Phantasm Controls

Load/Save Buttons

The following effects allow loading and saving of adjustment parameters into a Photoshop-compatible file:

Curves (curve mode): Photoshop curves file (.ACV)

Curves (freehand mode): Photoshop curves map file (.AMP)

Exposure: Photoshop exposure file (.EAP)

Hue/Saturation: Photoshop HSL file (.AHU)

Levels: Photoshop levels file (.ALV)

Duotone: Photoshop duotone file (.ADO)

Clicking on either the Load or Save buttons will open the standard operating system’s file load/save dialog. To maintain Photoshop compatibility, these settings files do not store the parameters in the lower Options section. Instead, these are loaded and saved separately through the Settings Manager menu (see Phantasm: Common Options (Basic)).

Cancel/Reset Button

Holding down the Option/Alt key will temporarily change the Cancel button into a Reset button, which, when clicked, will reset all of the effect’s parameters to their default settings (this does not include the Options, which may be reset to their defaults using the Settings Manager menu).

Preview Checkbox

All Phantasm live effect/filter dialogs feature a Preview button. When enabled, artwork is immediately updated to reflect changes to any effect parameter. As per Adobe’s guidelines for live effects, if Preview is subsequently turned off, no further changes take place to preview the adjustments, but the last previewed state remains visible. The Preview setting is maintained across uses of the effect.

Phantasm Live Effect vs. Filters

All of the live effects in Phantasm can also be applied as filters, through the menu items in the Object > Filters > Phantasm menu. In general, filters can be thought of as live effects which are applied to a base object and then immediately expanded. Thus, a file could be shared with users who do not have Phantasm installed while letting them directly edit an art object on which Phantasm was used (normally, the user would only be able to delete the object or expand it before editing, which is generally undesirable because it might expand things like text into outlines). However, there are several other differences:

Objects with existing live effects: Filters always operate on the base artwork; they do not “see” the changes made by any live effects applied to that artwork. Thus a Phantasm Hue/Saturation filter applied to an object with a native drop shadow would alter only the base object, with the drop shadow then being re-applied to it, whereas applying the Hue/Saturation as a live effect would change the color of both the base object and the drop shadow (unless the Hue/Saturation were to be dragged above the Drop Shadow in the Appearance panel).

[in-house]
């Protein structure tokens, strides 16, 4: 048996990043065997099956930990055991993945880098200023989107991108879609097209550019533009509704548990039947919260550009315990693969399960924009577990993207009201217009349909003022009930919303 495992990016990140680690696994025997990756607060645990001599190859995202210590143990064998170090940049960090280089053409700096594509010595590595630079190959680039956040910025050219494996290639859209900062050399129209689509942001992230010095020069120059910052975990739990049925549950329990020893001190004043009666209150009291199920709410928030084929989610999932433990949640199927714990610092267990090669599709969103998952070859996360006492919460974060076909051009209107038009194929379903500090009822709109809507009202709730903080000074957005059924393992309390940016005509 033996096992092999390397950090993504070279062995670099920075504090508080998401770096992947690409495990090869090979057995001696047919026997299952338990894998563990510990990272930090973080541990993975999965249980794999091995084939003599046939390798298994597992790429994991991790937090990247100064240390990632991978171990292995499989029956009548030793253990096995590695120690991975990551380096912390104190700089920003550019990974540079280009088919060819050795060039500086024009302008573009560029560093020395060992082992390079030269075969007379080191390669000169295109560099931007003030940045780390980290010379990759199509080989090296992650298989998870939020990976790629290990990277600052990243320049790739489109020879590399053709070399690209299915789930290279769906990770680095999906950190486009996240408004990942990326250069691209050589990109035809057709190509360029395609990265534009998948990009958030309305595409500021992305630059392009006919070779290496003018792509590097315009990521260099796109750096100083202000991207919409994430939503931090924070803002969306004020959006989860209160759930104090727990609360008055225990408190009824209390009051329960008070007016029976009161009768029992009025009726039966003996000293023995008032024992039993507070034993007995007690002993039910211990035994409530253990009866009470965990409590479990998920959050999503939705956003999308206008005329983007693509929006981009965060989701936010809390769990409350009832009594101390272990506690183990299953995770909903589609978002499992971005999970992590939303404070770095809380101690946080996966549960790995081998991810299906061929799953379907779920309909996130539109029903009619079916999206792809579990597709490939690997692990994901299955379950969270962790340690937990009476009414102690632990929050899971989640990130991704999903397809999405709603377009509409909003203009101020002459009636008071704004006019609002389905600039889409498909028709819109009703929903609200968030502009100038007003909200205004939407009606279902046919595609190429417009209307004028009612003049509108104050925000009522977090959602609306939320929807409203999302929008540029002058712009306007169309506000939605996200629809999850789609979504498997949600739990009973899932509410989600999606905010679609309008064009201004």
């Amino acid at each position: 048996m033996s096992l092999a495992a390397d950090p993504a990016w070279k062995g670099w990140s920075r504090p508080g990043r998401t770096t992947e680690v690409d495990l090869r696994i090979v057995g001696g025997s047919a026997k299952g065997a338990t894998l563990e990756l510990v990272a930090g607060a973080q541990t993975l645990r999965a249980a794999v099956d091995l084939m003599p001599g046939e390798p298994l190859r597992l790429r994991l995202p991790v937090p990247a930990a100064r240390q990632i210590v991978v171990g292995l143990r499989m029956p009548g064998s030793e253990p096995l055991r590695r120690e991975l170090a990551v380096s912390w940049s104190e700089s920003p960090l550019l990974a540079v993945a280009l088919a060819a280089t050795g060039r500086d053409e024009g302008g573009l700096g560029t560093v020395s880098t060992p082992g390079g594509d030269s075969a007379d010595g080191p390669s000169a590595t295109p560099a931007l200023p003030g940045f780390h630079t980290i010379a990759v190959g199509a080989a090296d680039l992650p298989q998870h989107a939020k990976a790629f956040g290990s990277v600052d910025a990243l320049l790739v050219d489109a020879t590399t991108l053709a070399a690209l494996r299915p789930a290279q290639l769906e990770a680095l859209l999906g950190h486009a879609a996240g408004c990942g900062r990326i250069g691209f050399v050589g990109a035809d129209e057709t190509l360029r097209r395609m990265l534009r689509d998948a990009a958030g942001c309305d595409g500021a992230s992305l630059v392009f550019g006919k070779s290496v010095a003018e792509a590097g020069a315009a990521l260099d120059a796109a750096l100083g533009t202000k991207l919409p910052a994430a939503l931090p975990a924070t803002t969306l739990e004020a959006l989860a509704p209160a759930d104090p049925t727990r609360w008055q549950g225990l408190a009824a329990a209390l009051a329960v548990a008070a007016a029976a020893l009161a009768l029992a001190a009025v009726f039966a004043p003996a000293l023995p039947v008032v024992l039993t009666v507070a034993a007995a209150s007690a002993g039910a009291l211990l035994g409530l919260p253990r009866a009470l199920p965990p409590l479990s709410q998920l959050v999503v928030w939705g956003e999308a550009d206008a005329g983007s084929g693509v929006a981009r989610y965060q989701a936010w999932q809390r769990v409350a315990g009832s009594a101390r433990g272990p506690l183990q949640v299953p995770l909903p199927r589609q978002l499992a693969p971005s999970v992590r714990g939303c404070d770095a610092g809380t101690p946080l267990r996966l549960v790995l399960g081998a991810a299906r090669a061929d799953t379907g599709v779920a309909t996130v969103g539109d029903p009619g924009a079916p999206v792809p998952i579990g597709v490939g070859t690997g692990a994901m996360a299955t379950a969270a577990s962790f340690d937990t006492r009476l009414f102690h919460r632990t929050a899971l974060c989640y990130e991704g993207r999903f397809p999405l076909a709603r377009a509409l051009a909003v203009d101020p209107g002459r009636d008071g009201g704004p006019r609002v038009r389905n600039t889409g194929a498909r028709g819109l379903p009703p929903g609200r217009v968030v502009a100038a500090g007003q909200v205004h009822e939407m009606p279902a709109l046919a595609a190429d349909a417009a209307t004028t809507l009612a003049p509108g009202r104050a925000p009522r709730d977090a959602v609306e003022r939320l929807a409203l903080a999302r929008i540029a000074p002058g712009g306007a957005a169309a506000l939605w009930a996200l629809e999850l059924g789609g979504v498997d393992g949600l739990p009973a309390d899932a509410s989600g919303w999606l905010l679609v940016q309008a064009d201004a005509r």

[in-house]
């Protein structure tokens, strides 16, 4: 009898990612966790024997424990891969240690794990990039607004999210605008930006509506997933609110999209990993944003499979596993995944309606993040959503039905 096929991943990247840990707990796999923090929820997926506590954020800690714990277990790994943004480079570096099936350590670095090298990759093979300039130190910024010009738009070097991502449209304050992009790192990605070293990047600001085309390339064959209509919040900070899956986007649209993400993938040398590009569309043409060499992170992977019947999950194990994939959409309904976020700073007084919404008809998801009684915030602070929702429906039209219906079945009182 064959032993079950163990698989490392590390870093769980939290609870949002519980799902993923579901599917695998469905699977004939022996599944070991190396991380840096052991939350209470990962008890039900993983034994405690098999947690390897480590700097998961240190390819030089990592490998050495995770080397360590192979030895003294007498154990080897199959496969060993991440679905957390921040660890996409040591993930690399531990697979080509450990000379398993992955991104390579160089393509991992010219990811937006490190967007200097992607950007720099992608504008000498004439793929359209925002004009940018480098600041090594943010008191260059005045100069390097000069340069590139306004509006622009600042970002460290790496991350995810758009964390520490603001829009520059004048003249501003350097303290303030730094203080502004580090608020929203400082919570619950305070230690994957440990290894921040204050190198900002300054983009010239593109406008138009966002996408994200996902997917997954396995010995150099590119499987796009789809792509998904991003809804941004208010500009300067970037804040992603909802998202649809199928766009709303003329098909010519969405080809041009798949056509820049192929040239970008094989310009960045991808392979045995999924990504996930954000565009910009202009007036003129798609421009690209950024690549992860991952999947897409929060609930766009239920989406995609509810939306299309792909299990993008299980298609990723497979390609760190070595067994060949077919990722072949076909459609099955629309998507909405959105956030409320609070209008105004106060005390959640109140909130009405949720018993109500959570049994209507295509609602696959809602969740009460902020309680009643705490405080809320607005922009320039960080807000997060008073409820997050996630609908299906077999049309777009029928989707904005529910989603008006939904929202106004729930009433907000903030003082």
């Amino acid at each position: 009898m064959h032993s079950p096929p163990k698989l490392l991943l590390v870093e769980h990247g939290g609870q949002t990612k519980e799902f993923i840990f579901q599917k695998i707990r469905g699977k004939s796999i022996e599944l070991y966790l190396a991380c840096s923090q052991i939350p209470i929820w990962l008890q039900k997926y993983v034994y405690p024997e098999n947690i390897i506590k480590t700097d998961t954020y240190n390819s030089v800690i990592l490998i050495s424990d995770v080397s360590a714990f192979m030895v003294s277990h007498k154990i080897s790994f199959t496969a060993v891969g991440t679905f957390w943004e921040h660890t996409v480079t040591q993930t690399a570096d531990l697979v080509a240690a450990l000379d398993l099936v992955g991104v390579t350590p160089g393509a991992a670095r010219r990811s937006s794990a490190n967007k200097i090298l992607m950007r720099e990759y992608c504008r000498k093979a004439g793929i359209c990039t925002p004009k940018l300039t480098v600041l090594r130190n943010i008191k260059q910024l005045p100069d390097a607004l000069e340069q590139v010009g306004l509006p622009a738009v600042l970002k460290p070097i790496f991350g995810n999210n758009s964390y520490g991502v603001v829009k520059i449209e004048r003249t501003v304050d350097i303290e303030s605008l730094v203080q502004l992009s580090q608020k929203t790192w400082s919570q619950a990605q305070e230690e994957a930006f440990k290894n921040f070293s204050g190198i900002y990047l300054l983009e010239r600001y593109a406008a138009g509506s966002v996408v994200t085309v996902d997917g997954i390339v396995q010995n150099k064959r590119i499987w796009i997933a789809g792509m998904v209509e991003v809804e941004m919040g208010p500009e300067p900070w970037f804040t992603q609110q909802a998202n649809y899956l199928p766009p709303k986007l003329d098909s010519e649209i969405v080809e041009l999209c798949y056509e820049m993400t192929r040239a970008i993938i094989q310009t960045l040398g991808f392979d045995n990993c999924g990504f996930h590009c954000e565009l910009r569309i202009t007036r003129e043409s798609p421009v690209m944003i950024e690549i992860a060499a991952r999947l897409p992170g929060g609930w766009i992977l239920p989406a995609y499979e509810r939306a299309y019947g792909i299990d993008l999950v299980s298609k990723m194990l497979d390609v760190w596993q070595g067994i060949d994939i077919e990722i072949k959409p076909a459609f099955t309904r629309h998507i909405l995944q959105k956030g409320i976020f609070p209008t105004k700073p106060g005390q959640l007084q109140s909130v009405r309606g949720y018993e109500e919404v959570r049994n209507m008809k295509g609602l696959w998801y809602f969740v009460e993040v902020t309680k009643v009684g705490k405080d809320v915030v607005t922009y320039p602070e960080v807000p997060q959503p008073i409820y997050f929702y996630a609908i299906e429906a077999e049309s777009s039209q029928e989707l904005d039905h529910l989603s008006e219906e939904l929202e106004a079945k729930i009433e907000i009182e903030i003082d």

Phantasm Live Effects vs Filters

Phantasm Live Effects vs Filters

Symbols and Graphs: These objects can only be affected by live effects, not by filters.

Linked Images: A linked image can be affected by a live effect (if the Auto Rasterize checkbox is enabled), but not by a filter.

Text selections: A portion of text (selected with the Type tool) can be changed using a filter, but not with a live effect.

Envelope Distort Objects: To alter an Envelope Distort object using a filter, you must first choose Object > Envelope Distort > Edit Contents.

Blends: Applying a color adjustment to a blend as a filter alters the start and end object colors; Illustrator then re-blends between them. Applying a color adjustment to a blend as a live effect alters the color of each step in the blend as well.

Actioning: Applying a live effect to artwork cannot be recorded as an action in Illustrator, but applying a filter can be.

Common Options (Basic)

Except for Duotone, Halftone, and Prepress Correct, all of the live effects in Phantasm include a common Options section, which can be in either Basic or Advanced mode. In Basic mode the controls are as follows:

Phantasm Common Options Basic

Phantasm Common Options Basic

1. Basic/Advanced Menu

Switches the Options section between Basic mode and Advanced mode.

2. Apply To

Allows the effect to be applied to only certain portions of the artwork or to only certain types of artwork. For example, if the Fill checkbox is unchecked, the effect will not change any fills in the artwork. If the Text checkbox is unchecked, text objects will not be changed.

3. Safe CMYK

Available if the document’s color mode is set to CMYK. When enabled, changed colors will have their ink levels adjusted to conform to the color settings in regards to total ink coverage.

Phantasm Safe CMYK Example

Phantasm Safe CMYK Example

4. Exclude Pure Black

Available if the document’s color mode is set to CMYK and Safe CMYK is enabled. When enabled, and the changed color has only a black component, the Safe CMYK adjustment, which usually has the effect of adding C, M, and Y components, will not be applied to that color.

5. Use CMYK Appearance

Available if the document’s color mode is set to CMYK. When enabled, a color’s grayscale equivalent (which is used when ignoring Rich Black or White in Advanced mode) is derived from its on-screen (RGB) appearance rather than directly from its CMYK value.

6. Ignore Spot Colors

When enabled, spot colors will never be modified by a Phantasm color change, even those that are allowed, such as increasing the brightness.

7. Settings Manager

The popup menu allows a complete set of options (from both the Basic and Advanced sections) to be saved and recalled. Additionally, the default and last used options can be restored.

Common Options (Advanced)

In Advanced mode the following additional options are available:

Phantasm Common Options Advanced

Phantasm Common Options Advanced

1. Auto Rasterize